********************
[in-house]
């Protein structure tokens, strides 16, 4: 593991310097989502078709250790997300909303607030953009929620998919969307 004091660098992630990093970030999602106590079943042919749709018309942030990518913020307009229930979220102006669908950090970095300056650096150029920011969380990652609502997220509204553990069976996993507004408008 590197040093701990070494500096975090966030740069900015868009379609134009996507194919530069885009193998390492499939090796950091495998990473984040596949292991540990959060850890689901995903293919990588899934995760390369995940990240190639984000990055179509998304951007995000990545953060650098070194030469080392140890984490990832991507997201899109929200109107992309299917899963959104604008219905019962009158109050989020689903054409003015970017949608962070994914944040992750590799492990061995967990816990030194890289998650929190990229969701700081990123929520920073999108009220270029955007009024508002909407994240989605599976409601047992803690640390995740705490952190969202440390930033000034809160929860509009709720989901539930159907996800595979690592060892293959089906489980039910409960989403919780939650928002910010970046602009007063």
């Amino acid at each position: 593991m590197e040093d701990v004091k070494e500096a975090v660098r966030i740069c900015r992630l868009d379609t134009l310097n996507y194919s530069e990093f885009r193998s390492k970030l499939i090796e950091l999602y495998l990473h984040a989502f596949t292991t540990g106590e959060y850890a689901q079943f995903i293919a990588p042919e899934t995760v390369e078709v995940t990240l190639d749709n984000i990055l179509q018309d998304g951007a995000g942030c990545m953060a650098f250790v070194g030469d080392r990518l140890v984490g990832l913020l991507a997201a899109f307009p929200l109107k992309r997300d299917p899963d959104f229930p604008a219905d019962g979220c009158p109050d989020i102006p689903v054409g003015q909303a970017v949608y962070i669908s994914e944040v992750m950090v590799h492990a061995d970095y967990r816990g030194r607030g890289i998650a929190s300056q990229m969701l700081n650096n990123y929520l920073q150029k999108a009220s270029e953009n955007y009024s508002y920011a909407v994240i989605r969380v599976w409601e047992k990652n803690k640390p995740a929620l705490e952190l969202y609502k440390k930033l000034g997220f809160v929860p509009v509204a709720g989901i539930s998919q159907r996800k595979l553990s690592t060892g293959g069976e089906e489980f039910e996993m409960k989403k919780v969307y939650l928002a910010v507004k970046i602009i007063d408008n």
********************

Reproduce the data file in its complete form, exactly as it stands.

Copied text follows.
[in-house]
């Protein structure tokens, strides 16, 4: 593991310097989502078709250790997300909303607030953009929620998919969307 004091660098992630990093970030999602106590079943042919749709018309942030990518913020307009229930979220102006669908950090970095300056650096150029920011969380990652609502997220509204553990069976996993507004408008 590197040093701990070494500096975090966030740069900015868009379609134009996507194919530069885009193998390492499939090796950091495998990473984040596949292991540990959060850890689901995903293919990588899934995760390369995940990240190639984000990055179509998304951007995000990545953060650098070194030469080392140890984490990832991507997201899109929200109107992309299917899963959104604008219905019962009158109050989020689903054409003015970017949608962070994914944040992750590799492990061995967990816990030194890289998650929190990229969701700081990123929520920073999108009220270029955007009024508002909407994240989605599976409601047992803690640390995740705490952190969202440390930033000034809160929860509009709720989901539930159907996800595979690592060892293959089906489980039910409960989403919780939650928002910010970046602009007063």
């Amino acid at each position: 593991m590197e040093d701990v004091k070494e500096a975090v660098r966030i740069c900015r992630l868009d379609t134009l310097n996507y194919s530069e990093f885009r193998s390492k970030l499939i090796e950091l999602y495998l990473h984040a989502f596949t292991t540990g106590e959060y850890a689901q079943f995903i293919a990588p042919e899934t995760v390369e078709v995940t990240l190639d749709n984000i990055l179509q018309d998304g951007a995000g942030c990545m953060a650098f250790v070194g030469d080392r990518l140890v984490g990832l913020l991507a997201a899109f307009p929200l109107k992309r997300d299917p899963d959104f229930p604008a219905d019962g979220c009158p109050d989020i102006p689903v054409g003015q909303a970017v949608y962070i669908s994914e944040v992750m950090v590799h492990a061995d970095y967990r816990g030194r607030g890289i998650a929190s300056q990229m969701l700081n650096n990123y929520l920073q150029k999108a009220s270029e953009n955007y009024s508002y920011a909407v994240i989605r969380v599976w409601e047992k990652n803690k640390p995740a929620l705490e952190l969202y609502k440390k930033l000034g997220f809160v929860p509009v509204a709720g989901i539930s998919q159907r996800k595979l553990s690592t060892g293959g069976e089906e489980f039910e996993m409960k989403k919780v969307y939650l928002a910010v507004k970046i602009i007063d408008n």